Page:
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British Call Duck Club

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Keeping Call Ducks

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Buying Call Ducks

Calls Calling
When buying your first calls it is essential that you see them, as far as possible in their usual environment. That is to say, in the collection of an established and reputable breeder. This will allow you to make your choice from a variety of healthy stock of good quality and give you a good idea of what you need to do to keep them that way.

The main points to look out for are as follows:

1. A bright sparkling eye
2. They should appear active and content
3. Healthy plumage with a clean vent area
4. Ideal weight for drake 0.56-0.68kg. Duck 0.45-0.56kg

New colours are being produced regularly and crossbreeding between the standard colours produces a rainbow variety of attractive pet quality birds.

The best time to make your purchase is early spring or late autumn when their plumage is at it best and in full colour. In the spring breeding season the drakes will definitely be at their boisterous best. Call ducks make an ideal family pet, living up to 10 years and requiring little attention. In return they provide endless hours of relaxation and amusement with the bonus of keeping down garden pests without damage to the flora.

The charm and beauty of the call duck are obvious to all. It is and will remain the gem of the waterfowl fancy.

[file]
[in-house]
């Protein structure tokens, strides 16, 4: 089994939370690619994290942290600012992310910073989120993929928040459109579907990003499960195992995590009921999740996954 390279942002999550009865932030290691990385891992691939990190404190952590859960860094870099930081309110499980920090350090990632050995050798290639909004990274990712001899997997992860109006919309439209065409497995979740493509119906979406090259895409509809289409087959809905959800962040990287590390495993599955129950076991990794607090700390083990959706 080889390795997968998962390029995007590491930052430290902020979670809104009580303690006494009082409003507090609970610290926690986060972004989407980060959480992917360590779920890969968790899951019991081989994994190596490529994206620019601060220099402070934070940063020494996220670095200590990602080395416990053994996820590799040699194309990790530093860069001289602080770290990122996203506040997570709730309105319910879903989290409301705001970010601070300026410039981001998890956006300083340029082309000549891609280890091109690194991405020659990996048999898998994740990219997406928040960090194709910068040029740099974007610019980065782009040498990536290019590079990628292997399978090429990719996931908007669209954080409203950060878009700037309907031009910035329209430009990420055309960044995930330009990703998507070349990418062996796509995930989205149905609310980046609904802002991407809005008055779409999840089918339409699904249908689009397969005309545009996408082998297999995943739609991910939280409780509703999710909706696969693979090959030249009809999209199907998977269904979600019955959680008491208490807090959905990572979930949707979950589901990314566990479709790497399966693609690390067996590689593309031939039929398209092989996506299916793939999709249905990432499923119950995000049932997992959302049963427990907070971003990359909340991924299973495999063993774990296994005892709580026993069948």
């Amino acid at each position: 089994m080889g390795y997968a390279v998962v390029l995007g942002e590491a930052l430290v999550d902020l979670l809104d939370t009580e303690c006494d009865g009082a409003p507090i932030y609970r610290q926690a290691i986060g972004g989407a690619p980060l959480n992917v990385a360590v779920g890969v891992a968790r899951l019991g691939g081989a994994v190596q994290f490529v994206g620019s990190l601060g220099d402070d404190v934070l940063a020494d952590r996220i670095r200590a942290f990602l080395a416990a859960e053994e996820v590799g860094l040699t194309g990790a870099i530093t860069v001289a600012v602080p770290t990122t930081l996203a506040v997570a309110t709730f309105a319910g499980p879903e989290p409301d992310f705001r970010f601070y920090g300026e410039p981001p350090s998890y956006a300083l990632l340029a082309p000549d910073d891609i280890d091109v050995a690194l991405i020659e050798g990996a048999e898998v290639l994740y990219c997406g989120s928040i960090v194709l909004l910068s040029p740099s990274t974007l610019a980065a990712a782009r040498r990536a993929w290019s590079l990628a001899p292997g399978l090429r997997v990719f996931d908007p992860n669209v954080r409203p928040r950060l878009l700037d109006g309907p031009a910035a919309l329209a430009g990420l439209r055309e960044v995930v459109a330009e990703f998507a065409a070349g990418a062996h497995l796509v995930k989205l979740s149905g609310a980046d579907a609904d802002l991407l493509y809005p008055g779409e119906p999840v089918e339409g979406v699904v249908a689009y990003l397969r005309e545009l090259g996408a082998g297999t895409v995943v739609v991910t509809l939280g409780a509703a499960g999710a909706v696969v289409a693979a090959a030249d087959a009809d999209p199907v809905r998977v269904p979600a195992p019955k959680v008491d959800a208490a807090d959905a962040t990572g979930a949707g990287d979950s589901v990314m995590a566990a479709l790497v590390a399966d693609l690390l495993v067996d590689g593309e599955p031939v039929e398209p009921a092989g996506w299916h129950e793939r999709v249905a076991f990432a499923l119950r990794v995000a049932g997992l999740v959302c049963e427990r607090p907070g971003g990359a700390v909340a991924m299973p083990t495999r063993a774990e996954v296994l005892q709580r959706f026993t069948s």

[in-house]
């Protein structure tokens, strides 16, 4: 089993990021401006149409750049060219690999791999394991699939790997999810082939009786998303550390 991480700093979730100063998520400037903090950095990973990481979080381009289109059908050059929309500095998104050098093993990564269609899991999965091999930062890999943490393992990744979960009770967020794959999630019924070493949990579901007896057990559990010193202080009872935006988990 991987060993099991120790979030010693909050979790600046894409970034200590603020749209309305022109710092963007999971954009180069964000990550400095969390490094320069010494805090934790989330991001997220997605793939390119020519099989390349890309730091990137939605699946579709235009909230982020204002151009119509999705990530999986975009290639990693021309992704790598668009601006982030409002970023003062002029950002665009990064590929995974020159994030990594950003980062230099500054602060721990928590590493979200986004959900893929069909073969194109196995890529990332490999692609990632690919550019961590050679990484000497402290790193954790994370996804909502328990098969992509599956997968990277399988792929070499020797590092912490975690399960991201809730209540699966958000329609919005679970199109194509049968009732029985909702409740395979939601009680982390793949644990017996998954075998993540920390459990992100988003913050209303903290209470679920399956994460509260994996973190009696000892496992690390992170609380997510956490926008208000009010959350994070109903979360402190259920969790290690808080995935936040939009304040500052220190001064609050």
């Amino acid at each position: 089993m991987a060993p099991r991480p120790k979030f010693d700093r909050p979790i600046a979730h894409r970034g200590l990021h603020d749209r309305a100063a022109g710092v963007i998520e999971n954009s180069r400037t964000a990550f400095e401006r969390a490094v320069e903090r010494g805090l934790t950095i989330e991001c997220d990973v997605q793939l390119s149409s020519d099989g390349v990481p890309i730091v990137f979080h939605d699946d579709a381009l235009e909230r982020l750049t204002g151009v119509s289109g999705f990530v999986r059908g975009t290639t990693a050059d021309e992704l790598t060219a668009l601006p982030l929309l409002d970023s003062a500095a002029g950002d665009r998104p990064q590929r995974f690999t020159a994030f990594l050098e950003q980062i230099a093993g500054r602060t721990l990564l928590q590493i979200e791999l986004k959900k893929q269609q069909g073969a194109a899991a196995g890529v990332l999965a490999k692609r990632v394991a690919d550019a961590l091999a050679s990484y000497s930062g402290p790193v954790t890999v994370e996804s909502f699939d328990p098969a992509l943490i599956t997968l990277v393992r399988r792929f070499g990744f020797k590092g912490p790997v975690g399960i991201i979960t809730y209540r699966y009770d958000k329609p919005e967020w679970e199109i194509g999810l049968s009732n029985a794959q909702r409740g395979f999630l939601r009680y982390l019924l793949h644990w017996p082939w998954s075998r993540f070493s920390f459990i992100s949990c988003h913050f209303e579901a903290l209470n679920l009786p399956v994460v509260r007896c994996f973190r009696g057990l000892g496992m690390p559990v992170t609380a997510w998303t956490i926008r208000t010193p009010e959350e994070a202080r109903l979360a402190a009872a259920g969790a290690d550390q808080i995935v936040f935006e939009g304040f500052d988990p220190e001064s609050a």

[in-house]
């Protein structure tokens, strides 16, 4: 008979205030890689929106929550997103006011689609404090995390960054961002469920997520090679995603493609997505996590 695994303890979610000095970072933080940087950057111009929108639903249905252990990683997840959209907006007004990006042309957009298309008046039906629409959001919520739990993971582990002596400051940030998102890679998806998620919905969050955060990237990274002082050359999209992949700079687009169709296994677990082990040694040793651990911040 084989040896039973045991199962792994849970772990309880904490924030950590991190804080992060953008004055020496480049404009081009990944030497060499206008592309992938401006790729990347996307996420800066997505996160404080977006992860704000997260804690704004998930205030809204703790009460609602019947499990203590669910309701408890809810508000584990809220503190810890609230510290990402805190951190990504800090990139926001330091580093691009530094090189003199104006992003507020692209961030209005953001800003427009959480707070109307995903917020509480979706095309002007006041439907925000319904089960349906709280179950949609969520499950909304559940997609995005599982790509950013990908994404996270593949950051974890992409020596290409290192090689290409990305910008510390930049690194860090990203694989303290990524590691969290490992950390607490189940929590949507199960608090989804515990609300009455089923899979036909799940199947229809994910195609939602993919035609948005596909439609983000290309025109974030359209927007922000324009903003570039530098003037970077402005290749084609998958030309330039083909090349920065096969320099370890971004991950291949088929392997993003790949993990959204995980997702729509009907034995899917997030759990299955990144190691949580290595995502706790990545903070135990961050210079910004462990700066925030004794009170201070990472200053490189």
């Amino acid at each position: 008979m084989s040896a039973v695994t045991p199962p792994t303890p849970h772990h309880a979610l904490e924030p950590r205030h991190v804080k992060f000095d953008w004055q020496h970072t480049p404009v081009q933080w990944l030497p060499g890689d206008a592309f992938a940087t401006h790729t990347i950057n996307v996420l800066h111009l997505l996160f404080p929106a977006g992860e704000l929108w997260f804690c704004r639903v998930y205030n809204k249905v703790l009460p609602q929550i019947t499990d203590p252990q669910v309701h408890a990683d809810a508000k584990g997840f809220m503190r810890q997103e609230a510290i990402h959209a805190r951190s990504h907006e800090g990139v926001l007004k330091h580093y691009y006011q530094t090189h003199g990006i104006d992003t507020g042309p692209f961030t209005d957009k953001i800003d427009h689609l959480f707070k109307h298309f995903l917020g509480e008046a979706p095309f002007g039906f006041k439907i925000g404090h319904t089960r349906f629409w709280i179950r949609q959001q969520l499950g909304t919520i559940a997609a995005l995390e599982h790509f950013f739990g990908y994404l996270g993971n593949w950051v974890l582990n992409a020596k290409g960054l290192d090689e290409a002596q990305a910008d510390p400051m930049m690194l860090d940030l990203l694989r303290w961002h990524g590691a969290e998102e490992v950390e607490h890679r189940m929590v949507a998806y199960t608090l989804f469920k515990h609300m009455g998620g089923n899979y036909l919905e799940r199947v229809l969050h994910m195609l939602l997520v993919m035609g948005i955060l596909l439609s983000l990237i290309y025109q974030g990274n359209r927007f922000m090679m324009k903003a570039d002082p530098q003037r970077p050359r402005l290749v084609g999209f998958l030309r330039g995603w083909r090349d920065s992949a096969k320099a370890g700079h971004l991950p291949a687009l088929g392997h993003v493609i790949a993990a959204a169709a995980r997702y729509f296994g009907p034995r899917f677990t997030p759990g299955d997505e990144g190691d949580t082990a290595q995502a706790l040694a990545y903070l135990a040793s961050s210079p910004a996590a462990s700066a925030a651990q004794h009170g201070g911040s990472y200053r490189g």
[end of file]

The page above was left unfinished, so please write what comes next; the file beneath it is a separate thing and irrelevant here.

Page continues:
Merryl Lloyd

Common Diseases of Waterfowl
Waterfowl are very susceptible to infestations of worms. They can host Round,Capillary and Gape worms as well as different types of Tapeworms. Symptoms, failure to thrive and gain weight, birds limping, birds opening their mouths as if they cannot get enough air (gape worms). The best way to avoid the problem is to worm the entire flock two time a year with Flubenvet in their feed for 7 day.

LICE & MITES
Waterfowl with bathing water available are generally not troubled by heavy infestations of lice or mites but lice in particular can be found on them and they (lice) can damage the feathering on show birds. An infestation is much more likely if the waterfowl are kept on the same premises with chickens. Flea spray or powder is a convenient and effective way to treat for lice or mites, Part feathers and apply powder to birds, avoiding the eyes. Repeat every 3-4 days if infestation is not cleared. While treating birds, to help prevent reinfestation, a little powder may be dusted on immediate surroundings where mite breed, eg. under nesting material, also cracks and crevices. But must be used regularly to be effective.

SINUSITIS/"SINUS"

A common bacterial infection of the nasal sinuses. Swelling is seen in the front of one or both eyes. Daily antibiotic flushing of the sinuses by a veterinary surgeon is required until the swelling resolves. Sometimes this is resistant to treatment.

DUCK VIRAL ENTERITIS
This is seen in outbreaks of infection and will infect many birds in a collection. It is more common in early summer during adverse weather. Wild waterfowl may carry the infection. Signs include weakness, incoordination, diarrhoea,(with blood) or just sudden death. The veterinary surgeon may need to carry out a post mortem on a fresh carcase to comfirm the diagnosis.